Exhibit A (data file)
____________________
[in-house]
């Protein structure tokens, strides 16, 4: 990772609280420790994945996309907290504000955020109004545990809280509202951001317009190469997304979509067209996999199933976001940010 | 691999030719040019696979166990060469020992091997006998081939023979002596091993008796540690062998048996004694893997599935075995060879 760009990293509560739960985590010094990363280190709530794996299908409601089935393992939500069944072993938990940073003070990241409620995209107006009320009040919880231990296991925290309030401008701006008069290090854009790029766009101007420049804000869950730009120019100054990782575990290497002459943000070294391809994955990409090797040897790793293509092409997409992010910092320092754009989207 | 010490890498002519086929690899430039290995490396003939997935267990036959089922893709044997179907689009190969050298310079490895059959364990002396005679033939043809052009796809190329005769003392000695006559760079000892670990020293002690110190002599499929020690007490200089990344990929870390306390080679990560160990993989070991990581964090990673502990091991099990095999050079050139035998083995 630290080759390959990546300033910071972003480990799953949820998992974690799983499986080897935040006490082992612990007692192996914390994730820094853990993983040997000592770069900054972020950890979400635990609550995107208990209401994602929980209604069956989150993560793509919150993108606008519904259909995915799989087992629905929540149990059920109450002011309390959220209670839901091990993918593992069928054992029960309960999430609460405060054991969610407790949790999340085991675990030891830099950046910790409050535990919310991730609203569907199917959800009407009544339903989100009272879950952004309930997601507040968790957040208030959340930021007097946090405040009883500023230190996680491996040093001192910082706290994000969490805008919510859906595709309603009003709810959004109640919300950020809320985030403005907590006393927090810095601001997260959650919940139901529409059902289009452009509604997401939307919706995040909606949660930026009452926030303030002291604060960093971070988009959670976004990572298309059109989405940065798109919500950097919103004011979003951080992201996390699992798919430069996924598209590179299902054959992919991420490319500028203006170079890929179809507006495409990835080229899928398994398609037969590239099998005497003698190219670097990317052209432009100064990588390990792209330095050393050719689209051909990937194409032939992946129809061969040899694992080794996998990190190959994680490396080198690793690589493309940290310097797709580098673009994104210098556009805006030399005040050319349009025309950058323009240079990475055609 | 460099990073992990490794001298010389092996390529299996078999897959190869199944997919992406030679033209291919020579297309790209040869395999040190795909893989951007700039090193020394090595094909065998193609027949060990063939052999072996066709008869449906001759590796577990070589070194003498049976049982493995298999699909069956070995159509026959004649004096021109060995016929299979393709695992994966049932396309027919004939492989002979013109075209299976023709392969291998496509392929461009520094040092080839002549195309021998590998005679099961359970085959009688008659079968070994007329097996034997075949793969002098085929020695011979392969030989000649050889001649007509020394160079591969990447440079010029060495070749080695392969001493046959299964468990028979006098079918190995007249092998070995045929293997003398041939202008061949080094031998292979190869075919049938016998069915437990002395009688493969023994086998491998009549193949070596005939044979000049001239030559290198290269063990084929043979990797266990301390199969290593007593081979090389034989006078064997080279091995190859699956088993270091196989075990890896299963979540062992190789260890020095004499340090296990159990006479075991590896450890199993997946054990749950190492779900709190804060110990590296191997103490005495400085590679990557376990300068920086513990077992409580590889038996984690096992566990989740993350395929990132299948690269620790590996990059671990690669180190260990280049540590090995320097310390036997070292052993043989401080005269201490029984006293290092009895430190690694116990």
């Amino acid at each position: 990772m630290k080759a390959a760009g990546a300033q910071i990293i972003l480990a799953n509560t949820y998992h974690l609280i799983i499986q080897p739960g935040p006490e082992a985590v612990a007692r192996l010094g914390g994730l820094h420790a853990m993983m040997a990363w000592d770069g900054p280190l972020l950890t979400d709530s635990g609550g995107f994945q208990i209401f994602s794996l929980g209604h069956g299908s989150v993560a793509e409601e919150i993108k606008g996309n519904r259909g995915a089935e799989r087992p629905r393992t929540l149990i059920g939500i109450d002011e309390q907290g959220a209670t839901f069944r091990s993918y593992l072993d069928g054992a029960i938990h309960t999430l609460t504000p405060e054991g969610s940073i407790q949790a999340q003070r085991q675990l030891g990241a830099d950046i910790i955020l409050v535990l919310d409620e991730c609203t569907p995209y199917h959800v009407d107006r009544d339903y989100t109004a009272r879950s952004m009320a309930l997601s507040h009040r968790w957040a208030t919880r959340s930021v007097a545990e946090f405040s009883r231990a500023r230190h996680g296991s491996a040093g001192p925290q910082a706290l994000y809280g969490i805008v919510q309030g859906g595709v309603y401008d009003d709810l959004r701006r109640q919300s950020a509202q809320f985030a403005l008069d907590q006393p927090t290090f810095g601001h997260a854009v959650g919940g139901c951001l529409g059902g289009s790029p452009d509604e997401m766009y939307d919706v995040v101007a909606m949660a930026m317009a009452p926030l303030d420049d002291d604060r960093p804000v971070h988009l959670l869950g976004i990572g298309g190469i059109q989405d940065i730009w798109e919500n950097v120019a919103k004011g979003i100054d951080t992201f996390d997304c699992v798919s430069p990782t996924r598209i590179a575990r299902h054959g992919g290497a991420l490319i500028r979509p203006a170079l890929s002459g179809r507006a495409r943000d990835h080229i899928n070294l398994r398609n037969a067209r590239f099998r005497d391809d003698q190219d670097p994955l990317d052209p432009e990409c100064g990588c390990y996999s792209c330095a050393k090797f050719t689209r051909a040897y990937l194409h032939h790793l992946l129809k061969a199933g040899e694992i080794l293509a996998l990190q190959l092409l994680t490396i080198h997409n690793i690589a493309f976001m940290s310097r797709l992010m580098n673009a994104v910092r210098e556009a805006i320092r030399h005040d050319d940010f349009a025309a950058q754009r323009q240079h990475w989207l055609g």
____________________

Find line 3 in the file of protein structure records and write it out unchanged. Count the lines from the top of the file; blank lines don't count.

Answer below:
């Amino acid at each position: 990772m630290k080759a390959a760009g990546a300033q910071i990293i972003l480990a799953n509560t949820y998992h974690l609280i799983i499986q080897p739960g935040p006490e082992a985590v612990a007692r192996l010094g914390g994730l820094h420790a853990m993983m040997a990363w000592d770069g900054p280190l972020l950890t979400d709530s635990g609550g995107f994945q208990i209401f994602s794996l929980g209604h069956g299908s989150v993560a793509e409601e919150i993108k606008g996309n519904r259909g995915a089935e799989r087992p629905r393992t929540l149990i059920g939500i109450d002011e309390q907290g959220a209670t839901f069944r091990s993918y593992l072993d069928g054992a029960i938990h309960t999430l609460t504000p405060e054991g969610s940073i407790q949790a999340q003070r085991q675990l030891g990241a830099d950046i910790i955020l409050v535990l919310d409620e991730c609203t569907p995209y199917h959800v009407d107006r009544d339903y989100t109004a009272r879950s952004m009320a309930l997601s507040h009040r968790w957040a208030t919880r959340s930021v007097a545990e946090f405040s009883r231990a500023r230190h996680g296991s491996a040093g001192p925290q910082a706290l994000y809280g969490i805008v919510q309030g859906g595709v309603y401008d009003d709810l959004r701006r109640q919300s950020a509202q809320f985030a403005l008069d907590q006393p927090t290090f810095g601001h997260a854009v959650g919940g139901c951001l529409g059902g289009s790029p452009d509604e997401m766009y939307d919706v995040v101007a909606m949660a930026m317009a009452p926030l303030d420049d002291d604060r960093p804000v971070h988009l959670l869950g976004i990572g298309g190469i059109q989405d940065i730009w798109e919500n950097v120019a919103k004011g979003i100054d951080t992201f996390d997304c699992v798919s430069p990782t996924r598209i590179a575990r299902h054959g992919g290497a991420l490319i500028r979509p203006a170079l890929s002459g179809r507006a495409r943000d990835h080229i899928n070294l398994r398609n037969a067209r590239f099998r005497d391809d003698q190219d670097p994955l990317d052209p432009e990409c100064g990588c390990y996999s792209c330095a050393k090797f050719t689209r051909a040897y990937l194409h032939h790793l992946l129809k061969a199933g040899e694992i080794l293509a996998l990190q190959l092409l994680t490396i080198h997409n690793i690589a493309f976001m940290s310097r797709l992010m580098n673009a994104v910092r210098e556009a805006i320092r030399h005040d050319d940010f349009a025309a950058q754009r323009q240079h990475w989207l055609g």